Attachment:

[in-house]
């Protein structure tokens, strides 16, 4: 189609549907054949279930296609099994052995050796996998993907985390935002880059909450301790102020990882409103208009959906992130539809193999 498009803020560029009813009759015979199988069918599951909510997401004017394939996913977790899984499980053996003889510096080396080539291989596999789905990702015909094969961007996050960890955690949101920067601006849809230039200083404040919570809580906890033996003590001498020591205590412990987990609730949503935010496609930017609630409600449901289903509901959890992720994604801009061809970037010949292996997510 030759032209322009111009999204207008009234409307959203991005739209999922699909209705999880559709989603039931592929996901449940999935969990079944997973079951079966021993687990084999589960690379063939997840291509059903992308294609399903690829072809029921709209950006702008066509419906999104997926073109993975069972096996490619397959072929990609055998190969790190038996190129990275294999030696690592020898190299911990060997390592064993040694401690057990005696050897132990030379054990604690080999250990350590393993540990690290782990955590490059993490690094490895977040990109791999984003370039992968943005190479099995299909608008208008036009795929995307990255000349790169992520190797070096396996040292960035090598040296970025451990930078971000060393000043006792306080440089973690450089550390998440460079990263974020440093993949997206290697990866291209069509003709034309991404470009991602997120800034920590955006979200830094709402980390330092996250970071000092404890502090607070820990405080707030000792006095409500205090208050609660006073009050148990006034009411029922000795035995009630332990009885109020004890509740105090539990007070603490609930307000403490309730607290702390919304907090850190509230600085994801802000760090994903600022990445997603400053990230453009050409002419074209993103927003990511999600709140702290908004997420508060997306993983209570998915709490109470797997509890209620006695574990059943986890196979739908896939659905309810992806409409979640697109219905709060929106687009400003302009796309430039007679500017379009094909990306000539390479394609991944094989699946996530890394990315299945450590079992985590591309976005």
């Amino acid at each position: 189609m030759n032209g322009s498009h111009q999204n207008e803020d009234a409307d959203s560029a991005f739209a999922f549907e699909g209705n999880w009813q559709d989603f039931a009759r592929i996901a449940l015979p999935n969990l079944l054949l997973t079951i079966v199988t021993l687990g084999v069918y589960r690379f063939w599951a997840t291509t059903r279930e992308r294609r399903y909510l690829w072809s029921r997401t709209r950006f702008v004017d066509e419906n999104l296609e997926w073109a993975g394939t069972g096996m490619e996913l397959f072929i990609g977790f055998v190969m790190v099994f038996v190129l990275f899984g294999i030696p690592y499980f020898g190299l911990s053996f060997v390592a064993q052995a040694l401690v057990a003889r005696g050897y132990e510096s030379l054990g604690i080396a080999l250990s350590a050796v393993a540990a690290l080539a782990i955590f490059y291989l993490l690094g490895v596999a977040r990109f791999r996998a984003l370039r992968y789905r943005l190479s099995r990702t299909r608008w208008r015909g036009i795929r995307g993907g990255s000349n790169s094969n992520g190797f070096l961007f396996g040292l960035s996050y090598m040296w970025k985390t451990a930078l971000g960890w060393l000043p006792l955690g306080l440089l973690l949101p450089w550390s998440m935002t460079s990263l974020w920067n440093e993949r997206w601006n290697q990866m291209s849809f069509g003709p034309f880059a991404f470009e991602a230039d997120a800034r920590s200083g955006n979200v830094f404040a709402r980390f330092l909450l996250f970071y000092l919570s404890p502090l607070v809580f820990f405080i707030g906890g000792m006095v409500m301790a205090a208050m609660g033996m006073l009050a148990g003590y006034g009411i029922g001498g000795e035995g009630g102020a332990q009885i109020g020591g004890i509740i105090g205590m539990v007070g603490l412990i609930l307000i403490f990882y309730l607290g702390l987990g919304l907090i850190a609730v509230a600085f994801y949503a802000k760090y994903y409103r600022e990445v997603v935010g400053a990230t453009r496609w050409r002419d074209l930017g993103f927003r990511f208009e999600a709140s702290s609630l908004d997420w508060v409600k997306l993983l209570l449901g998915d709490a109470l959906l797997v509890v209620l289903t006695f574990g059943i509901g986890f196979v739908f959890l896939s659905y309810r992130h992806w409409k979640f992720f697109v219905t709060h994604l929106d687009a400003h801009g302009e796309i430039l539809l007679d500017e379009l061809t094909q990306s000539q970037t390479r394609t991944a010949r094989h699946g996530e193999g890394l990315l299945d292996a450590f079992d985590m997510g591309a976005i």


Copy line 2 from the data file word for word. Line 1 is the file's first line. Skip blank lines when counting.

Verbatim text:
């Protein structure tokens, strides 16, 4: 189609549907054949279930296609099994052995050796996998993907985390935002880059909450301790102020990882409103208009959906992130539809193999 498009803020560029009813009759015979199988069918599951909510997401004017394939996913977790899984499980053996003889510096080396080539291989596999789905990702015909094969961007996050960890955690949101920067601006849809230039200083404040919570809580906890033996003590001498020591205590412990987990609730949503935010496609930017609630409600449901289903509901959890992720994604801009061809970037010949292996997510 030759032209322009111009999204207008009234409307959203991005739209999922699909209705999880559709989603039931592929996901449940999935969990079944997973079951079966021993687990084999589960690379063939997840291509059903992308294609399903690829072809029921709209950006702008066509419906999104997926073109993975069972096996490619397959072929990609055998190969790190038996190129990275294999030696690592020898190299911990060997390592064993040694401690057990005696050897132990030379054990604690080999250990350590393993540990690290782990955590490059993490690094490895977040990109791999984003370039992968943005190479099995299909608008208008036009795929995307990255000349790169992520190797070096396996040292960035090598040296970025451990930078971000060393000043006792306080440089973690450089550390998440460079990263974020440093993949997206290697990866291209069509003709034309991404470009991602997120800034920590955006979200830094709402980390330092996250970071000092404890502090607070820990405080707030000792006095409500205090208050609660006073009050148990006034009411029922000795035995009630332990009885109020004890509740105090539990007070603490609930307000403490309730607290702390919304907090850190509230600085994801802000760090994903600022990445997603400053990230453009050409002419074209993103927003990511999600709140702290908004997420508060997306993983209570998915709490109470797997509890209620006695574990059943986890196979739908896939659905309810992806409409979640697109219905709060929106687009400003302009796309430039007679500017379009094909990306000539390479394609991944094989699946996530890394990315299945450590079992985590591309976005």